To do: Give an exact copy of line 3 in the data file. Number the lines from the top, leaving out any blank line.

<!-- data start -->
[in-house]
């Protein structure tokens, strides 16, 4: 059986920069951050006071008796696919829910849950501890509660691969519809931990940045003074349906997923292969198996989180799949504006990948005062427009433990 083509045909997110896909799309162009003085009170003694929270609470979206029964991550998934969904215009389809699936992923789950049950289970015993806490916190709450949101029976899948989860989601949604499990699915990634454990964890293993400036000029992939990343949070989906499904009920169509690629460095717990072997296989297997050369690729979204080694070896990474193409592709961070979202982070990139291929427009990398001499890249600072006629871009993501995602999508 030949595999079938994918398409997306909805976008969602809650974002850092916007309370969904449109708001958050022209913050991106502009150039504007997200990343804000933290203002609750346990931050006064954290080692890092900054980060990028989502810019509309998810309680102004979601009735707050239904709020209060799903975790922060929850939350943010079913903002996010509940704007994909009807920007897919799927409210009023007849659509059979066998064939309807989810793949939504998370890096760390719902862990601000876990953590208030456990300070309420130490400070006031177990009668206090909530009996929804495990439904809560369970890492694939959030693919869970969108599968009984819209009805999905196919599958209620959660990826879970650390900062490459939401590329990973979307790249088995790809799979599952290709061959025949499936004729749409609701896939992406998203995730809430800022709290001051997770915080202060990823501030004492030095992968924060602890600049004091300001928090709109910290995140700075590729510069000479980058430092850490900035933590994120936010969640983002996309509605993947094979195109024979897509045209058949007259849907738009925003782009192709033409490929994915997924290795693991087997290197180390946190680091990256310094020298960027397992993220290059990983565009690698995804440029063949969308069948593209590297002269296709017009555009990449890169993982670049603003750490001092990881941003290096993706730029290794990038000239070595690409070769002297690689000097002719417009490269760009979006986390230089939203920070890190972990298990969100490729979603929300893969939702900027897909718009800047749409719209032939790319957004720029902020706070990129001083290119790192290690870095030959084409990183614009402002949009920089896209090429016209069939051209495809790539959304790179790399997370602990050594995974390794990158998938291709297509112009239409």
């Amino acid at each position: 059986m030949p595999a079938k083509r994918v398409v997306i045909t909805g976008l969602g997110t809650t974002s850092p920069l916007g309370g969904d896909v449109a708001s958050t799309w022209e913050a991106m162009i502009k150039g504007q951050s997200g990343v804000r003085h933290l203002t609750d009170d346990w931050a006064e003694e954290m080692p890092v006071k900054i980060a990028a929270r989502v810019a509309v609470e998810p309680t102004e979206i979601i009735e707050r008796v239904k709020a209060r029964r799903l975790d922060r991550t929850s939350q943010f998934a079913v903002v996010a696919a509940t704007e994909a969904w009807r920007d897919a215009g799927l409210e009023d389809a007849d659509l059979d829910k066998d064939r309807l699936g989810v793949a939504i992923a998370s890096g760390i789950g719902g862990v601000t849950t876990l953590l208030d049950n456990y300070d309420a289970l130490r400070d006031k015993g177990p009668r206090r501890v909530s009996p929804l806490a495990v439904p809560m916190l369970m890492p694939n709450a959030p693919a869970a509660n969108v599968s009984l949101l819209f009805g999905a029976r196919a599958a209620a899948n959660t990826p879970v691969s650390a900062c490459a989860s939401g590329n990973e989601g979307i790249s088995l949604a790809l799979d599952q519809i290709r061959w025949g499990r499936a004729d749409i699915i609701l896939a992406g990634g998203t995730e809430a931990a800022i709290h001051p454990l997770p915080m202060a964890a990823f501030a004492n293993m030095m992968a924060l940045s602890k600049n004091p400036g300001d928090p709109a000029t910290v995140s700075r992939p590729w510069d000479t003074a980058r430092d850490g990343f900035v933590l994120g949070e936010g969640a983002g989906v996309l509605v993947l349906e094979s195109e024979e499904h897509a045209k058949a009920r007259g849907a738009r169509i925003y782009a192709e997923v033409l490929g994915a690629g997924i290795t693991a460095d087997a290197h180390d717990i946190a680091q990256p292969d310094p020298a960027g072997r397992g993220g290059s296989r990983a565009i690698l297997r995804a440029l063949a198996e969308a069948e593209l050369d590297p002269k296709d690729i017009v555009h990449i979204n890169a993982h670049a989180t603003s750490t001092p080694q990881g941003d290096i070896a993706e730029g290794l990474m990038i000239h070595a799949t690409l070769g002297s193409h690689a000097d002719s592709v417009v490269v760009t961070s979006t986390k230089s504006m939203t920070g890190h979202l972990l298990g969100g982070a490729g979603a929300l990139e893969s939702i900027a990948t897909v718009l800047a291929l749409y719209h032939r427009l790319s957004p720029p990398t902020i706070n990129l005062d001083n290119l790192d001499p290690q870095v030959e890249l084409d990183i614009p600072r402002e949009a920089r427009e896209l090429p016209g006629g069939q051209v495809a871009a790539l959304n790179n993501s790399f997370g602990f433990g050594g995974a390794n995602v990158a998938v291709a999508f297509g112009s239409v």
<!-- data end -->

């Amino acid at each position: 059986m030949p595999a079938k083509r994918v398409v997306i045909t909805g976008l969602g997110t809650t974002s850092p920069l916007g309370g969904d896909v449109a708001s958050t799309w022209e913050a991106m162009i502009k150039g504007q951050s997200g990343v804000r003085h933290l203002t609750d009170d346990w931050a006064e003694e954290m080692p890092v006071k900054i980060a990028a929270r989502v810019a509309v609470e998810p309680t102004e979206i979601i009735e707050r008796v239904k709020a209060r029964r799903l975790d922060r991550t929850s939350q943010f998934a079913v903002v996010a696919a509940t704007e994909a969904w009807r920007d897919a215009g799927l409210e009023d389809a007849d659509l059979d829910k066998d064939r309807l699936g989810v793949a939504i992923a998370s890096g760390i789950g719902g862990v601000t849950t876990l953590l208030d049950n456990y300070d309420a289970l130490r400070d006031k015993g177990p009668r206090r501890v909530s009996p929804l806490a495990v439904p809560m916190l369970m890492p694939n709450a959030p693919a869970a509660n969108v599968s009984l949101l819209f009805g999905a029976r196919a599958a209620a899948n959660t990826p879970v691969s650390a900062c490459a989860s939401g590329n990973e989601g979307i790249s088995l949604a790809l799979d599952q519809i290709r061959w025949g499990r499936a004729d749409i699915i609701l896939a992406g990634g998203t995730e809430a931990a800022i709290h001051p454990l997770p915080m202060a964890a990823f501030a004492n293993m030095m992968a924060l940045s602890k600049n004091p400036g300001d928090p709109a000029t910290v995140s700075r992939p590729w510069d000479t003074a980058r430092d850490g990343f900035v933590l994120g949070e936010g969640a983002g989906v996309l509605v993947l349906e094979s195109e024979e499904h897509a045209k058949a009920r007259g849907a738009r169509i925003y782009a192709e997923v033409l490929g994915a690629g997924i290795t693991a460095d087997a290197h180390d717990i946190a680091q990256p292969d310094p020298a960027g072997r397992g993220g290059s296989r990983a565009i690698l297997r995804a440029l063949a198996e969308a069948e593209l050369d590297p002269k296709d690729i017009v555009h990449i979204n890169a993982h670049a989180t603003s750490t001092p080694q990881g941003d290096i070896a993706e730029g290794l990474m990038i000239h070595a799949t690409l070769g002297s193409h690689a000097d002719s592709v417009v490269v760009t961070s979006t986390k230089s504006m939203t920070g890190h979202l972990l298990g969100g982070a490729g979603a929300l990139e893969s939702i900027a990948t897909v718009l800047a291929l749409y719209h032939r427009l790319s957004p720029p990398t902020i706070n990129l005062d001083n290119l790192d001499p290690q870095v030959e890249l084409d990183i614009p600072r402002e949009a920089r427009e896209l090429p016209g006629g069939q051209v495809a871009a790539l959304n790179n993501s790399f997370g602990f433990g050594g995974a390794n995602v990158a998938v291709a999508f297509g112009s239409v």